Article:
Amphiregulin-dependent mucous cell metaplasia in a model of nonallergic lung injury.
Proliferation and differentiation of the pulmonary epithelium after injury is a critical process in the defense against the external environment. Defects in this response can result in airway remodeling, such as mucus cell metaplasia (MCM), commonly seen in patients with chronic lung disease. We have previously shown that amphiregulin (AREG), a ligand to the epidermal growth factor receptor (EGFR), is induced during the repair/differentiation process elicited by naphthalene-induced lung injury. Thus, we hypothesized that AREG signaling plays an important role in epithelial proliferation and differentiation of the repairing airway. Mice deficient in AREG and lung epithelial EGFR were used to define roles for AREG-dependent EGFR signaling in airway repair and remodeling. We show that AREG and epithelial EGFR expression is dispensable to pulmonary epithelial repair after naphthalene-induced lung injury, but regulates secretory cell differentiation to a mucus-producing phenotype. We show that the pulmonary epithelium is the source of AREG, suggesting that naphthalene-induced MCM is mediated through an autocrine signaling mechanism. However, induction of MCM resulting from allergen exposure was independent of AREG. Our data demonstrate that AREG-dependent EGFR signaling in airway epithelial cells contributes to MCM in naphthalene-induced lung injury. We conclude that AREG may represent a determinant of nonallergic chronic lung diseases complicated by MCM.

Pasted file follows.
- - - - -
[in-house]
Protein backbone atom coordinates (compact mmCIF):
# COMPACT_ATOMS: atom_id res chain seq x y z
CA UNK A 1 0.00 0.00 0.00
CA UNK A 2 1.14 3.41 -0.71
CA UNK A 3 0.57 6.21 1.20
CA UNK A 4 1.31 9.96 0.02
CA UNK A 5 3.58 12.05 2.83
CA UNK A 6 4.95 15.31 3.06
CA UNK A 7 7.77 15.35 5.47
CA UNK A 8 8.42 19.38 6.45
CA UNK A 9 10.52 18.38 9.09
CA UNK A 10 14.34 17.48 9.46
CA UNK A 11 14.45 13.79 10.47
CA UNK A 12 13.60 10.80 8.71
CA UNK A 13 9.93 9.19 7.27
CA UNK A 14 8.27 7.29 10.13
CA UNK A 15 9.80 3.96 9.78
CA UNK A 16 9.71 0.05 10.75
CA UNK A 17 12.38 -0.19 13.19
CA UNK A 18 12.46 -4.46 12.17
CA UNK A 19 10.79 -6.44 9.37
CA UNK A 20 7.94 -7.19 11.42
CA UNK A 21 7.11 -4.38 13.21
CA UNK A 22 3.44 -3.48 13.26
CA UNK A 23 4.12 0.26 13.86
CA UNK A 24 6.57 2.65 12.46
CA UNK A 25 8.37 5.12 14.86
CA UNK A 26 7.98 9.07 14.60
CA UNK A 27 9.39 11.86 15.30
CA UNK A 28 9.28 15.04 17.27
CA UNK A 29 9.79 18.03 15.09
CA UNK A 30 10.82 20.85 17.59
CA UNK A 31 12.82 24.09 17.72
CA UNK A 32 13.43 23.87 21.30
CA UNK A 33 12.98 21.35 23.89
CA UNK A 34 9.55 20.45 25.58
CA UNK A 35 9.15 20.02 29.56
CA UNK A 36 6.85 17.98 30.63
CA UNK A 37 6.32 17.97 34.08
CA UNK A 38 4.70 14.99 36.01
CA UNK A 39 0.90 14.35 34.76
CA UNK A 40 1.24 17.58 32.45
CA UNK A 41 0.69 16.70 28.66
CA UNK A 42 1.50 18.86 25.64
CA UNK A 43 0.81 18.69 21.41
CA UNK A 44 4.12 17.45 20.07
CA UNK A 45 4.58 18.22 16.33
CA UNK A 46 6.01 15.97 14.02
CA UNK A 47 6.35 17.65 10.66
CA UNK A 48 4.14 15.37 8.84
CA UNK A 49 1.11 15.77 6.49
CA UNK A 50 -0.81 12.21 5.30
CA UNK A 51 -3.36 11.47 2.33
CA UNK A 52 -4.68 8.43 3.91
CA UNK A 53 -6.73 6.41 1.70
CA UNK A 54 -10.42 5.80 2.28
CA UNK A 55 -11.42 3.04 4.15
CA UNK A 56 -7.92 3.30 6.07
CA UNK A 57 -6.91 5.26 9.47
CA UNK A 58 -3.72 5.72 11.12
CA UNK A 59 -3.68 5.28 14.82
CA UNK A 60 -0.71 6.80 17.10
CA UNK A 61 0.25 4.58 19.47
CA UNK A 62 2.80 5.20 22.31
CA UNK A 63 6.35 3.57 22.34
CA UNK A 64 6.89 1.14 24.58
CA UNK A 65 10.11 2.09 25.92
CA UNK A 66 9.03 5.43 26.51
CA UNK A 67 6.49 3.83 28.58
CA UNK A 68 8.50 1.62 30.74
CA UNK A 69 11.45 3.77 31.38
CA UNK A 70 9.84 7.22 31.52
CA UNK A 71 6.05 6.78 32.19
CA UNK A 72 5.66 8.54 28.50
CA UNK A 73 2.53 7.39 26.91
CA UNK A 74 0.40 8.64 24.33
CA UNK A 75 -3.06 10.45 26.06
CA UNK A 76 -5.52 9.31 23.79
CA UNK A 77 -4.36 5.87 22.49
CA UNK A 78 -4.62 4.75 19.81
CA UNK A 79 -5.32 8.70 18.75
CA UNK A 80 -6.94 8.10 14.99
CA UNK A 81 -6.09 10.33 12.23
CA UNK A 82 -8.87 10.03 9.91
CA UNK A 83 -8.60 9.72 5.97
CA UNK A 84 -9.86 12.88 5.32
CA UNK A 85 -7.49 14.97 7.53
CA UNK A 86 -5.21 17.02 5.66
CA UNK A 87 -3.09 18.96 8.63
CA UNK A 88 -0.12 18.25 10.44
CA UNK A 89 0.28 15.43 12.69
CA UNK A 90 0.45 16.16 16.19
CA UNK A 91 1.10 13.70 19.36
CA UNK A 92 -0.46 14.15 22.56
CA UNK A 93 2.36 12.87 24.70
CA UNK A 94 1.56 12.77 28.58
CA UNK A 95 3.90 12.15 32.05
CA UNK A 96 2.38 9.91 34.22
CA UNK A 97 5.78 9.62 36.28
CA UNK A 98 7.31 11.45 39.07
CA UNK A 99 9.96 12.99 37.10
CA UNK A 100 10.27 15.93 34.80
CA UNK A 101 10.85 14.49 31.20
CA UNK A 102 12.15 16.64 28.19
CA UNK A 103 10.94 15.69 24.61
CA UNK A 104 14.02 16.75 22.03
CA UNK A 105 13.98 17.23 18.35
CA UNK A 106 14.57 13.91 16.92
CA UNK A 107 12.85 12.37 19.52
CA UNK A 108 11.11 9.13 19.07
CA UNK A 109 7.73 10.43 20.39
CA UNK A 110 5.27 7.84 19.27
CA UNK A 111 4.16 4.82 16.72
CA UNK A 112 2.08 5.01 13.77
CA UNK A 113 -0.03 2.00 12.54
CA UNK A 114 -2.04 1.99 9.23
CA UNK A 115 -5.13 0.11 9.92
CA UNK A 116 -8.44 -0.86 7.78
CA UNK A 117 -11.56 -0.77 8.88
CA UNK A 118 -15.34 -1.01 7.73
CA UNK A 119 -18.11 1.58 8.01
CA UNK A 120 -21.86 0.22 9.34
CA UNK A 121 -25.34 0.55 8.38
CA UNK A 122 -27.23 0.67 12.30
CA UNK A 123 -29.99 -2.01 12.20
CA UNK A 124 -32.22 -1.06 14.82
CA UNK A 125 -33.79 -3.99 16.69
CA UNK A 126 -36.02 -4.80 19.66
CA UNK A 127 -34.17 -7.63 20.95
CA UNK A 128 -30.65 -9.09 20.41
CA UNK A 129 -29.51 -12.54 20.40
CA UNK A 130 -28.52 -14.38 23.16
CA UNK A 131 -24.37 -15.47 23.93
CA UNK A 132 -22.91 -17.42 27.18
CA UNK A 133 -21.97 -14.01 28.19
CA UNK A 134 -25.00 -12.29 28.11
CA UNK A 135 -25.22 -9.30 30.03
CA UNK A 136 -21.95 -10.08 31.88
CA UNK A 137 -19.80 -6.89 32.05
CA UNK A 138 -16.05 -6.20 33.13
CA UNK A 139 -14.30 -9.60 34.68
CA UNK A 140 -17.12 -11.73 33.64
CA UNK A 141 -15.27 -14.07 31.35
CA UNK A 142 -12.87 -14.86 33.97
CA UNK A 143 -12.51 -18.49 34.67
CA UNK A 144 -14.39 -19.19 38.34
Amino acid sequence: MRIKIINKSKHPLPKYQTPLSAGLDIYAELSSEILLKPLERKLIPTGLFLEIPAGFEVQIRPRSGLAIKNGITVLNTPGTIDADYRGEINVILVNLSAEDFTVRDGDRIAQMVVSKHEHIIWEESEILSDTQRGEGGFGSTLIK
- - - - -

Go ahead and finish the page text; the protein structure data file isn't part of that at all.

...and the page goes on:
Manzo, ND; Foster, WM; Stripp, BR
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